By Luke O'Reilly, PA
Taoiseach Micheal Martin has said he won’t allow policy to be dictated by an Irish Times/Ipsos poll that has shown that voter satisfaction with the Government has fallen to its lowest level since it formed two years ago.
According to the polling, released today, voter satisfaction with the Government is at 31 per cent, down 12 points since April of this year.
Along with government satisfaction, the two main coalition parties have also seen their support fall.
Fianna Fáil’s support has fallen by three points to 20 per cent while Fine Gael’s has fallen by four points to 18 per cent.
Worryingly for the coalition, Sinn Féin has seen its approval rating rise three points to 36 per cent.
Speaking at a progress update on the Housing for All Plan on Tuesday, Mr Martin said that he does not allow polling to “dictate” government approaches to issues.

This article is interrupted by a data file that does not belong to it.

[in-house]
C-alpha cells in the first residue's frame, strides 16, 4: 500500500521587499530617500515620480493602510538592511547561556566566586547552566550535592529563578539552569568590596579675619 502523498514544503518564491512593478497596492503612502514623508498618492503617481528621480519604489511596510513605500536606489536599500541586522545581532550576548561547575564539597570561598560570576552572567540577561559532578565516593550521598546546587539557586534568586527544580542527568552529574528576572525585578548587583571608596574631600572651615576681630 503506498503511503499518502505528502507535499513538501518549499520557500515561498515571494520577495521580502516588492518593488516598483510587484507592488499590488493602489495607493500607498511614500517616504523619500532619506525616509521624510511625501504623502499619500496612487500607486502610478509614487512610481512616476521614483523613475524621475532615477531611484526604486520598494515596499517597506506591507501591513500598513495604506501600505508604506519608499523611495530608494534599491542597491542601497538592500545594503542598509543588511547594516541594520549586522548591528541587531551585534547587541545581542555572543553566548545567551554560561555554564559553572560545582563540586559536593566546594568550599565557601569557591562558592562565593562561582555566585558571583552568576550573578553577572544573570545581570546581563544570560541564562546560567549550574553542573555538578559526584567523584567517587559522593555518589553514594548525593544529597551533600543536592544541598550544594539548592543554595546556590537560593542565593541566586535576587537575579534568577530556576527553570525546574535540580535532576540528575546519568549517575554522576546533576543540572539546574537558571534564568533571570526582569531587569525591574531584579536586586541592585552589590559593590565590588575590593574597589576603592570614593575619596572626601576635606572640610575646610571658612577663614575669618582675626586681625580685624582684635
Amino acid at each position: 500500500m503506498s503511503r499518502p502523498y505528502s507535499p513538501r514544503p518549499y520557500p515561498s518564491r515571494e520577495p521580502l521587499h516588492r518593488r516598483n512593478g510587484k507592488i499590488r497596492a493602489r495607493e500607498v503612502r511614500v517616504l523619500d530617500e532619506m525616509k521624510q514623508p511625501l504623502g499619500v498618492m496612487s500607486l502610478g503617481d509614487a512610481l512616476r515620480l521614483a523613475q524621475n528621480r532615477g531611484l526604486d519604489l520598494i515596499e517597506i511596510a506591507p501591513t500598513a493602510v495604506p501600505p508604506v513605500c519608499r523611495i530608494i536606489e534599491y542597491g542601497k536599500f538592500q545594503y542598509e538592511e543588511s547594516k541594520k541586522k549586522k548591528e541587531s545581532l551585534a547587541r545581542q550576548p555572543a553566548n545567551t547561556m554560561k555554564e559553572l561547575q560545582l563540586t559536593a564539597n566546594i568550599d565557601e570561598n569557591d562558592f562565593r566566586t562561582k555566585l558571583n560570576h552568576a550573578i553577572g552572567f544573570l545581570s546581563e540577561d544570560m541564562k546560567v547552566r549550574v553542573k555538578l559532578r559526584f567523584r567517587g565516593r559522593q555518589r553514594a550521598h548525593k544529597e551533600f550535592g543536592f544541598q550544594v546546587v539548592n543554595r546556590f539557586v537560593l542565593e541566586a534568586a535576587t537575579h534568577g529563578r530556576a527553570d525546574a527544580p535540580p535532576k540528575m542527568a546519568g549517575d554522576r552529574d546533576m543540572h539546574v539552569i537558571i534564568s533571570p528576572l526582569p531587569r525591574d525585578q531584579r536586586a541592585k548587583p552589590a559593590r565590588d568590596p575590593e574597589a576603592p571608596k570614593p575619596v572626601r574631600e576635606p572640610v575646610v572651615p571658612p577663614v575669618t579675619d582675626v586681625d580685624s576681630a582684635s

“I don’t allow opinion polls to dictate government approaches to issues, and I think one of the challenges and dangers can be, with polling, that people respond too quickly or with a knee-jerk and it leads to short-termism in terms of government decisions and policies.”
He said that the Government was going to go the distance.
“I’ve always seen this as a government that goes the whole distance. I see that as my role as Taoiseach”, he said.
“I was heartened by the confidence vote the other day with a very substantial gap between government and opposition which indicates to me that the majority of deputies in Dáil Eireann want to see out the mandate of this Dáil, and this government, to effect real change.
“You can only effect real change if you can do policy decisions that have the timeline, and that are more future-oriented than a short-term perspective.”
However, he added that the polling showed that there was a platform for Fianna Fáil.
“What’s interesting about the poll is that it’s an in-person poll”, he said.
“I think it’s clear now that there’s a very strong contrast, to say the least, between the in-person polls and internet panel polling – particularly related to the core parties.
“We’ve been in and around the 20 per cent, and 20 per cent in today’s poll, consistently now in the in-person polling for quite some time.
“So for us there’s a platform there, we were at 22 per cent in the general election.”